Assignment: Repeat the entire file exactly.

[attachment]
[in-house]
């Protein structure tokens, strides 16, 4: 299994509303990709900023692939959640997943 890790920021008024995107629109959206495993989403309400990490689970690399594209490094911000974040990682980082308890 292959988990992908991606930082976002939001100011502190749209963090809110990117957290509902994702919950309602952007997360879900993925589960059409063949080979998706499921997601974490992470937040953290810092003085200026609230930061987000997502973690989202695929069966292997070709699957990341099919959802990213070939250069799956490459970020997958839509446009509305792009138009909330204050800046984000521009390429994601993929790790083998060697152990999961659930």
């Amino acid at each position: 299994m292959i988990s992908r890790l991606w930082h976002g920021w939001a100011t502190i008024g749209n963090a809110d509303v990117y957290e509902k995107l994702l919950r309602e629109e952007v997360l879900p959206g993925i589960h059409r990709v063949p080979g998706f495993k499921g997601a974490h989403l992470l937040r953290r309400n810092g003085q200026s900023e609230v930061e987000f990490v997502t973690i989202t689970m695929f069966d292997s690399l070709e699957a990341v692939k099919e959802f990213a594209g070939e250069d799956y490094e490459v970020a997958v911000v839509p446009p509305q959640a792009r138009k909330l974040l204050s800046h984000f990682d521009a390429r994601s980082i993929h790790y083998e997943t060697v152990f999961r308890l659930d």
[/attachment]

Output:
[in-house]
């Protein structure tokens, strides 16, 4: 299994509303990709900023692939959640997943 890790920021008024995107629109959206495993989403309400990490689970690399594209490094911000974040990682980082308890 292959988990992908991606930082976002939001100011502190749209963090809110990117957290509902994702919950309602952007997360879900993925589960059409063949080979998706499921997601974490992470937040953290810092003085200026609230930061987000997502973690989202695929069966292997070709699957990341099919959802990213070939250069799956490459970020997958839509446009509305792009138009909330204050800046984000521009390429994601993929790790083998060697152990999961659930």
């Amino acid at each position: 299994m292959i988990s992908r890790l991606w930082h976002g920021w939001a100011t502190i008024g749209n963090a809110d509303v990117y957290e509902k995107l994702l919950r309602e629109e952007v997360l879900p959206g993925i589960h059409r990709v063949p080979g998706f495993k499921g997601a974490h989403l992470l937040r953290r309400n810092g003085q200026s900023e609230v930061e987000f990490v997502t973690i989202t689970m695929f069966d292997s690399l070709e699957a990341v692939k099919e959802f990213a594209g070939e250069d799956y490094e490459v970020a997958v911000v839509p446009p509305q959640a792009r138009k909330l974040l204050s800046h984000f990682d521009a390429r994601s980082i993929h790790y083998e997943t060697v152990f999961r308890l659930d």